I just finished reading a national bestseller on prayer that, frankly, was very hard to finish. What grieved me most was a story about a pastor who counseled a young couple of a child with autism. The pastor opened his Bible to a random page, read a random passage of scripture about Abraham’s offspring forever speaking God’s word, and then claimed it as a promise that this couple’s nonverbal child would speak. “God said it, I believe it, that settles it,” he concluded, apparently an example to the reader of a theological job well done. But the couple’s story ends in deafening silence, the outcome unresolved.
Such experiences happen. It has happened to our family. And it begs the question, what do we do when someone tells us God has promised our child will be healed, and then they are not? What do we do with the implied possibility that we have not prayed with enough faith or that God is withholding a miracle because of sin in our lives? What do we do when others tell us, like Job’s friends, that our child’s challenges are somehow our fault?
A long-time friend once told us that our son’s autism and ADHD was a result of parental neglect –an explanation he heard from a pastor on the radio. He told us with assurance that our son could be cured if we repented. Another friend, who has suffered from debilitating clinical depression for years was told by her elders that her ongoing problem must be the result of too little faith or because of unknown sin in her life.
This propensity to shoot our wounded is not new. Jesus had to correct his own disciples’ thinking when they asked whose sin caused blindness in a young man asking for healing. “No one,” came Jesus reply. And yes, he then healed the young man to reveal God’s glory and help lay the groundwork of salvation for those who would believe in his resurrection. God sometimes heals physically, and He is glorified when He does.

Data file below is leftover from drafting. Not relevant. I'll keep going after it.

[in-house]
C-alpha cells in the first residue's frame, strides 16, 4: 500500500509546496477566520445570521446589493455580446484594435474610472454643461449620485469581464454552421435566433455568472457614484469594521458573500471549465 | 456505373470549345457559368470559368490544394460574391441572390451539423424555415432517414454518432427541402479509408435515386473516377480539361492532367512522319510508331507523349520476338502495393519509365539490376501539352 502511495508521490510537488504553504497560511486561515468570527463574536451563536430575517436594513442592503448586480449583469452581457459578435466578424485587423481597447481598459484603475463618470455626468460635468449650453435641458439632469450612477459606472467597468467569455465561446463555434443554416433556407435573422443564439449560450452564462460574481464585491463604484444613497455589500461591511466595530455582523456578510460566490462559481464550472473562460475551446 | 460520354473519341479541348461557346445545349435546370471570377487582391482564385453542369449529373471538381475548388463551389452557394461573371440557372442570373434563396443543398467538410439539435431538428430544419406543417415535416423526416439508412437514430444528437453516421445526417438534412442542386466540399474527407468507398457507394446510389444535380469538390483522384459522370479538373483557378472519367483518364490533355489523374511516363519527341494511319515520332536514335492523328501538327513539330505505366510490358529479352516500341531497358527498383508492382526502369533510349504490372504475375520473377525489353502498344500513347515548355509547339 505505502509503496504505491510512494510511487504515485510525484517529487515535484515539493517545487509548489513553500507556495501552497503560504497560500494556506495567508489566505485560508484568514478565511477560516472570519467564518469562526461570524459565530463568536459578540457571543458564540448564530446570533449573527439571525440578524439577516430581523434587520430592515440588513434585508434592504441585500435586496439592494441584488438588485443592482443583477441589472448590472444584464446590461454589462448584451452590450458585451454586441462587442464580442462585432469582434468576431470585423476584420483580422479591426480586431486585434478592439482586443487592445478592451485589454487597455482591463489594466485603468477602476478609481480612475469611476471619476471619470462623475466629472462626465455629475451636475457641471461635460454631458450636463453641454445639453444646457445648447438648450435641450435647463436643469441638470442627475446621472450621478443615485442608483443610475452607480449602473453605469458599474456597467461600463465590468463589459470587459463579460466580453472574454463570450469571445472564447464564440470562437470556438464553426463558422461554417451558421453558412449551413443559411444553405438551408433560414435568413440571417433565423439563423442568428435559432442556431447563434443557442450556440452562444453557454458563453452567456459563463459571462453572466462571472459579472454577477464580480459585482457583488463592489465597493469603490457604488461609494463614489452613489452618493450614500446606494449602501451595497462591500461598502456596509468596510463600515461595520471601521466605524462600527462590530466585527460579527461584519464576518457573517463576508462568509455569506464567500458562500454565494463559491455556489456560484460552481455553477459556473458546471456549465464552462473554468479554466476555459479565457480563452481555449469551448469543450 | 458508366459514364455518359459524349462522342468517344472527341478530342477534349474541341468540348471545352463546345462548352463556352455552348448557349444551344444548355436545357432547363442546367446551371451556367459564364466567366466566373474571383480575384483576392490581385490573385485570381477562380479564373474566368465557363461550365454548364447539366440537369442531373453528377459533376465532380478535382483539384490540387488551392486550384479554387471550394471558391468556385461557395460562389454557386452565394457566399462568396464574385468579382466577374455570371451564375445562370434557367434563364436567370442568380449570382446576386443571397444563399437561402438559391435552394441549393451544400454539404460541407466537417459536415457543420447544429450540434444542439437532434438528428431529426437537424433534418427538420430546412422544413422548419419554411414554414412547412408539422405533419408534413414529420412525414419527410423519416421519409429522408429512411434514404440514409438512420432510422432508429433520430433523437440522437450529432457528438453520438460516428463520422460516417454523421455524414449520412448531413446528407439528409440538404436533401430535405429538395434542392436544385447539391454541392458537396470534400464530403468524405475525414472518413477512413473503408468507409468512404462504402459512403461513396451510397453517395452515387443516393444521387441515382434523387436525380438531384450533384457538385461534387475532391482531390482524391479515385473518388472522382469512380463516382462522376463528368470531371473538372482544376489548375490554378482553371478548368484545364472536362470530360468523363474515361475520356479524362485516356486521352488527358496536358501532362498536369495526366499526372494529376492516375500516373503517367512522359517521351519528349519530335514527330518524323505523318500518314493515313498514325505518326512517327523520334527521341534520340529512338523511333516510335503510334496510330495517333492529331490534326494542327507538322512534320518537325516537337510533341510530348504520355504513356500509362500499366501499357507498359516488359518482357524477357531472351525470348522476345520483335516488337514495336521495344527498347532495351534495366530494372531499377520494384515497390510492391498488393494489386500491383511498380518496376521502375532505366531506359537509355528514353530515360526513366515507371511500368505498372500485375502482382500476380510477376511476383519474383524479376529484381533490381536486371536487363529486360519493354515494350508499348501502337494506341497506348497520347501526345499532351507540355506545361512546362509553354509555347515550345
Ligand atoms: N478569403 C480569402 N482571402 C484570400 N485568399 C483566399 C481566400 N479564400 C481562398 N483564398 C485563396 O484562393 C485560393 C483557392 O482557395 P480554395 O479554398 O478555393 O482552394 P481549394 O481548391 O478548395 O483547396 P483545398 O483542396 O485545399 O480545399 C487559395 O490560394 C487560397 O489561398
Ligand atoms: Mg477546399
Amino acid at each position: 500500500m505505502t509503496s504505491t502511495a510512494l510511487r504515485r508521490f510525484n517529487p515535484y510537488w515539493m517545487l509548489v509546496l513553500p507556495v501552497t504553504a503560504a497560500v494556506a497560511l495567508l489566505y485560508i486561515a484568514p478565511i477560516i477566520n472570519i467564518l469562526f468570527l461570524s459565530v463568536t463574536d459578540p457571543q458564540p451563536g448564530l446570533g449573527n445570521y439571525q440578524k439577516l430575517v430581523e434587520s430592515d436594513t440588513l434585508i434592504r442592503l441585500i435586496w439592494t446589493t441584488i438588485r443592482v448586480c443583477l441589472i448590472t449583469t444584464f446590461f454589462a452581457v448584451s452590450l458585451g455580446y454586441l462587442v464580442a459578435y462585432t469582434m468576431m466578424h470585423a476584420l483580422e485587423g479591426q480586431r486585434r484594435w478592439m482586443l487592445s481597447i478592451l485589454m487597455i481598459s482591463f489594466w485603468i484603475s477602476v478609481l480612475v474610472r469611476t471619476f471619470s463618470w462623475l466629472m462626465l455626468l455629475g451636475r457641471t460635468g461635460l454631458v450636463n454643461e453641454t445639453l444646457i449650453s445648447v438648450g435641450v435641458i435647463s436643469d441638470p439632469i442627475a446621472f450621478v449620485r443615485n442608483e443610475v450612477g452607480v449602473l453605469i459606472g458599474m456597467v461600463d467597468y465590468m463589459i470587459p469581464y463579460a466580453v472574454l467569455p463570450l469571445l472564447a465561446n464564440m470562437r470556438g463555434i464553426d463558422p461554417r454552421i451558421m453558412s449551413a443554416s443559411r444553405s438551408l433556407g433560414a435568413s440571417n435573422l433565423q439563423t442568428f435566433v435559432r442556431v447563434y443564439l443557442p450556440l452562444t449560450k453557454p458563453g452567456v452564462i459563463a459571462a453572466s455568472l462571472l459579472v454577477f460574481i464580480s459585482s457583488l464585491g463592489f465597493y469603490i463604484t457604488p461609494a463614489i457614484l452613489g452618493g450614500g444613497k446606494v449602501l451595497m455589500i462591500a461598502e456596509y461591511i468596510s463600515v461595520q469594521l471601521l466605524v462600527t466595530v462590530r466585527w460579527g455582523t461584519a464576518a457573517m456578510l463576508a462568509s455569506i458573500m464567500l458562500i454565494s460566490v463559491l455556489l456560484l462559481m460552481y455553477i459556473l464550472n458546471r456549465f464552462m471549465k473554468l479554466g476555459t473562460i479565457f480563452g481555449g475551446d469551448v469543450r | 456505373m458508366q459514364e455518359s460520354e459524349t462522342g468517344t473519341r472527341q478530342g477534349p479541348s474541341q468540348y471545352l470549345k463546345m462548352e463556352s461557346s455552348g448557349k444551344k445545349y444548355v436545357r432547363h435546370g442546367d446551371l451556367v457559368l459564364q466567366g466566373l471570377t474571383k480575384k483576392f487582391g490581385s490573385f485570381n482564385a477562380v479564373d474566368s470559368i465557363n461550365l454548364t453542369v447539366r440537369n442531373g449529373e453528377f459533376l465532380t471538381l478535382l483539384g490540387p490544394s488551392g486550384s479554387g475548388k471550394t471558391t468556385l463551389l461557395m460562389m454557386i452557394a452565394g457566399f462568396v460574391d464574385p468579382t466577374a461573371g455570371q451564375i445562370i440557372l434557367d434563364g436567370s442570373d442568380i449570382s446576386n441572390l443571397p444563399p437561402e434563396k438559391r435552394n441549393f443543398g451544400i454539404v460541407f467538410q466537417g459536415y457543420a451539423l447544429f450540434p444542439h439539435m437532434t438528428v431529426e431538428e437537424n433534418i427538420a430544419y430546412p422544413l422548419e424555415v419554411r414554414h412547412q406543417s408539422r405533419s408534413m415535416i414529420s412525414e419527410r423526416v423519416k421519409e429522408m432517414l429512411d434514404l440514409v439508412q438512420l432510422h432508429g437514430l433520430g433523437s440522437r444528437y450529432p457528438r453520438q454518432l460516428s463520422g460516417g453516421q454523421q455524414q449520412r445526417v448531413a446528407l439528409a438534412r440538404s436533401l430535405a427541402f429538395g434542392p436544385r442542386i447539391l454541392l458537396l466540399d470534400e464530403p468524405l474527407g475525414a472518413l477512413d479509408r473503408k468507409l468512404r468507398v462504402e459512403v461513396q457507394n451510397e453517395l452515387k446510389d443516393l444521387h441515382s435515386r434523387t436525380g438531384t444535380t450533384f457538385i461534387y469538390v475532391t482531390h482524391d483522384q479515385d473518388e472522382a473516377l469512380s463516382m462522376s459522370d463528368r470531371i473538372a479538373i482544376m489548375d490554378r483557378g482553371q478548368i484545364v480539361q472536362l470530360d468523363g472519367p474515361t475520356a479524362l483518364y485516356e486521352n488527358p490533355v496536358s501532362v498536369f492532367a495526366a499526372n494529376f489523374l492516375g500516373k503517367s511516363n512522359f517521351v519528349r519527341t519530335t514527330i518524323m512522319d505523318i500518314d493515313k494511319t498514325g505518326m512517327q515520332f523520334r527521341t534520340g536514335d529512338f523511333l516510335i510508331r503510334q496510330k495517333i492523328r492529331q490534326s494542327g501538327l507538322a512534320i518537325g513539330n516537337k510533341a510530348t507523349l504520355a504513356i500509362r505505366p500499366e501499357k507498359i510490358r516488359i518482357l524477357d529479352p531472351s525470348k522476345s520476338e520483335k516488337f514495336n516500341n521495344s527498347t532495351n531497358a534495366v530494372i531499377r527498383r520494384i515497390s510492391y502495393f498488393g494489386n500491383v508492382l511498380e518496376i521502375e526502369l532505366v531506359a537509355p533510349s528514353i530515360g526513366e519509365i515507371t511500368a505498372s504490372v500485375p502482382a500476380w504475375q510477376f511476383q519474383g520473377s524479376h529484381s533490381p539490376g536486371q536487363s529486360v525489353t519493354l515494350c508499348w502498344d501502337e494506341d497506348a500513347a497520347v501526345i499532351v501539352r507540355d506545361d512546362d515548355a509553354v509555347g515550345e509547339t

But God is also glorified in our weakness. Paul’s thorn in the flesh was not removed, despite his prayers, and yet his words fill most of our New Testament and have helped change the course of human history. “But he said to me, ‘My grace is sufficient for you for my power is made perfect in weakness,’ therefore I will boast all the more gladly about my weaknesses so Christ’s power may rest on me.” (1 Cor 12:9) Similarly, in their weakness, lowly fishermen were empowered by God to speak before kings. And in poverty, a widow’s mite was more powerful in God’s divine economy than the millions of the “righteous.” His power, through their faith, shone brightly in their weakness.
I am not suggesting God cannot or will not perform a miracle in our lives. My daughter has witnessed a miraculous healing, as have some of my closest friends. I know God is able and for purposes not always within our understanding, heals some and not others in ways we would wish. But when I hear of Christian brothers and sisters compounding the pain of parents with promises and assumptions that are not theirs to make, I am dismayed. I grieve for their pain compounded by needless guilt and doubt and confusion. And I especially grieve for the false image it paints of our Abba, Father, as if He plays a kind of spiritual game of “chicken” with His children, waiting to see how long and far and hard they will pray and suffer before He may or may not say “yes”.
Our God, no matter our Church tradition, is still the God of Hagar, the God who sees us. The God who loves. The One who knows our hardships because He, too, suffered, just as He now is with us in our suffering. He is both the God who heals, and reveals His strength in our weakness, that we may know His power and experience His grace.
Healing prayers and promises? Oh, yes. Ultimately, by His wounds, we all are healed. That is a promise we can count on.
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